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I don’t see the point of penning letters to your 14-year-old self that you will never see. Writing myself a letter to be read on my 88th birthday seems more plausible. So today, my 44th birthday, I did just that.
TO DANA, ON HER 88TH BIRTHDAY
You are probably looking at this letter and trying desperately to recall why you chose age 88. It’s because you have an odd fondness for double digits and the way they roll off your tongue. Yes, you were always weird that way.
I’m certain that you are reading this letter using whatever is the latest technology. You are frustrated because your fingers don’t work as well as they used to and the swipe motions are a bit more complicated when arthritis has set in. The voice recognition works perfectly, but you refuse to use it because the nosy biddies at the retirement community are listening and are louder than you and that’s what your device will pick up anyways.
I wanted you to know that the year leading up to your 44th birthday was filled with transitions. You walked away from a long-term toxic relationship, which left plenty of room for people who love you and planted a permanent smile on your face. You realized that, yeah, you are a giving, forgiving and social person who spent too many years in self-doubt. When you severed the cord that was choking you, you were free to fly.
And did you ever. You started a new company; you spent more time appreciating your husband and boys. You acknowledged the things that had to change and let it be okay that you were not ready to change everything at once.
At 44, you felt really comfortable with who and where you are. You loved watching The Walking Dead as much as you loved Drop Dead Diva. Your best dishes were chicken schnitzel and chicken pot pie with homemade crust. You readily accepted new people into your circles and you were still a great hugger.
I’m sure not much has changed in your personality. You probably still come up with witty one-liners. You probably still laugh your ass off when one of your friends forgets about the Thursday morning yoga class and has beans for dinner on Wednesday night. I am certain that you still encourage your older friends to get off their rockers and walkers and shake their synthetic hips and saggy bottoms when you play Madonna’s Get into the Groove.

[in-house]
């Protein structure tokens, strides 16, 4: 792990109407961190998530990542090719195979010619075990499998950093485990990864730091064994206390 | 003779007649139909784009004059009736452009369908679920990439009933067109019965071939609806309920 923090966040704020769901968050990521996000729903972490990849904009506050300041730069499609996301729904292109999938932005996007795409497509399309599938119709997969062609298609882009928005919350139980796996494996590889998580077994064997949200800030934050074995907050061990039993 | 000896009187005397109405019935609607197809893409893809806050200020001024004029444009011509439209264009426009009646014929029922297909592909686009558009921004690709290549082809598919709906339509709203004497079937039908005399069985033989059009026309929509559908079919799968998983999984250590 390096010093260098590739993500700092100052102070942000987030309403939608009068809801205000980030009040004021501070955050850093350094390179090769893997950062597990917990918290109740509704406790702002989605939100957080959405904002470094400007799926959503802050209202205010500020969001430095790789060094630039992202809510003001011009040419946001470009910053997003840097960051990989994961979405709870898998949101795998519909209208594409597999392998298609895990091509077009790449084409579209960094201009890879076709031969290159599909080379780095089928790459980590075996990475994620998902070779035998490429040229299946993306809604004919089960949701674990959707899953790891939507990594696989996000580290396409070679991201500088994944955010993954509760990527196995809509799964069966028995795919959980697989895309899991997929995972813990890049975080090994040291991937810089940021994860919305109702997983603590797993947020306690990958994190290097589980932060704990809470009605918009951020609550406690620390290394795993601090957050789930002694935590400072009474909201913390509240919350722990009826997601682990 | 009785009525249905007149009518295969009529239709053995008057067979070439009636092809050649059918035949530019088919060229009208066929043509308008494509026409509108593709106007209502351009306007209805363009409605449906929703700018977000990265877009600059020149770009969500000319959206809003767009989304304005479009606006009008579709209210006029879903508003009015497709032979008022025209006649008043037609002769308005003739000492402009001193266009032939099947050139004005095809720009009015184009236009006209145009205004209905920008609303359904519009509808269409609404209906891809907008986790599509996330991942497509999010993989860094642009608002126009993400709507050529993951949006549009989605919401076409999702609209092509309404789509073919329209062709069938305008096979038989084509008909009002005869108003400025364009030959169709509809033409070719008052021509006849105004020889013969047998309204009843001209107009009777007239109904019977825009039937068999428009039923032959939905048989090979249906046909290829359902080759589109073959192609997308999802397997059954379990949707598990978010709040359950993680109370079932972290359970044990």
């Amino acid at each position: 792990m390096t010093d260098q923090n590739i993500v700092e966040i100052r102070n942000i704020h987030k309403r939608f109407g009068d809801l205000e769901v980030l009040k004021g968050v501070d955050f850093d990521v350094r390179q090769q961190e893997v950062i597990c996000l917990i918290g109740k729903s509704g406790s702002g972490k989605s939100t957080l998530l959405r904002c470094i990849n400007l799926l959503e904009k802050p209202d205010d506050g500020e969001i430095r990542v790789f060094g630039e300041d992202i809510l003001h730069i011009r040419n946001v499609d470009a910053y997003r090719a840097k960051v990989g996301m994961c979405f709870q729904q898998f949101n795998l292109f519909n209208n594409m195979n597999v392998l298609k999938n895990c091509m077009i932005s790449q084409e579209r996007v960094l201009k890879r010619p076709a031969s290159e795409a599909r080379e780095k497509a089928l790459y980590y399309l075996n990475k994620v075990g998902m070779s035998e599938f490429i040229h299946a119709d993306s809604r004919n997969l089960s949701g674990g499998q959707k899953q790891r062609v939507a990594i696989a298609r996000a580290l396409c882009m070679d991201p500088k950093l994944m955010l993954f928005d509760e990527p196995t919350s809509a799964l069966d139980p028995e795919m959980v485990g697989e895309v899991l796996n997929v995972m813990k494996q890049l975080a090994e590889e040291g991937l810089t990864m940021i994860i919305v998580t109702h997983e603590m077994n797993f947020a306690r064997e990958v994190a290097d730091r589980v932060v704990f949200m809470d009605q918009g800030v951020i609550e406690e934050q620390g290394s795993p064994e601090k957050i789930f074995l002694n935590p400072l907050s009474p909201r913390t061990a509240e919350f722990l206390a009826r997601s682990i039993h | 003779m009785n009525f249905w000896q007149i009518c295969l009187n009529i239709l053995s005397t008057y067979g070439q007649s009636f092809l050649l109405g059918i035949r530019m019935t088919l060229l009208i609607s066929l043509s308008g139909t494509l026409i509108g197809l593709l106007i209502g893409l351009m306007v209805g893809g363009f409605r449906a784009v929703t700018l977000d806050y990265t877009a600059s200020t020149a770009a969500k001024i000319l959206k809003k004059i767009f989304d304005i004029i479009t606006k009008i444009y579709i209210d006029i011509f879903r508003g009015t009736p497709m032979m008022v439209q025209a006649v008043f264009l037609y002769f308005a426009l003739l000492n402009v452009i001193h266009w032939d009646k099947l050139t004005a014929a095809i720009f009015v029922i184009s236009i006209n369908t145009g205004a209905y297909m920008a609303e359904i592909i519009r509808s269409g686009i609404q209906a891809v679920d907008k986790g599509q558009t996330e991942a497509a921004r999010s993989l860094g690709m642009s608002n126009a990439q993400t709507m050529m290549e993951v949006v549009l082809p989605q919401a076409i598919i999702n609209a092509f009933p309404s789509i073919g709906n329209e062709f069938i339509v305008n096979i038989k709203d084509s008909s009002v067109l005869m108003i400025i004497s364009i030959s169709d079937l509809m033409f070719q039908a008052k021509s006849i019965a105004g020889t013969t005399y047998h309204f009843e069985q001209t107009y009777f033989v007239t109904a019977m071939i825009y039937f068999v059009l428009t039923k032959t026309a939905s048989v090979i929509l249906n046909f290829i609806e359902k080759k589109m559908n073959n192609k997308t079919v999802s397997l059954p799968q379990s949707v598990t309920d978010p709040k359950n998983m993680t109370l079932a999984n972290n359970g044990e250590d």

And that man sitting by the common room window and flirting with all the ladies? That is your husband. Before you get mad at him, let me remind you that despite his objections, he relented when you wanted to sell the condo and move into the complex. He supported every business venture, every menopausal mood swing, and every dream you chased. He was (and still is) a great father and friend and remains Viagra-free.
So let him flirt. He’ll be waiting for you later when you get home from bingo.
Happy Birthday you crazy broad!
It’s only February 3rd and I am already completely overwhelmed by the number of movies this family will be seeing over the next few months. Looks like we will be heading to Costco to take advantage of the savings offered on the Movie Night packages.
As a tech-loving/Marvel vs DC/action packed movie loving family, we are ridiculously excited about what is coming to screens. My 9-year-old has inherited his parents’ love for the movies and has marked everything in his calendar. In fact, at breakfast this morning, he told me exactly how our weekends are going to play out between now and the end of June. Thank him for this concise list.
February 7, 2014
THE LEGO MOVIE
March 21, 2014
MUPPETS MOST WANTED
April 4, 2014
CAPTAIN AMERICA: WINTER SOLDIER
April 11, 2014
May 2, 2014
THE AMAZING SPIDERMAN 2
June 13, 2014
HOW TO TRAIN YOUR DRAGON 2
June 27, 2014
TRANSFORMERS: AGE OF EXTINCTION
Also worth mentioning, but not on our playlist:
Godzilla (May 16); Maleficent (May 30); Planes: Fire & Rescue (July 18)
Did any of your new year resolutions include getting your photos and videos organized?
Or maybe that was last year, and now that your images are sorted, you are at a loss with what to do with them.
It’s time to start learning HOW TO MAKE MOVIES.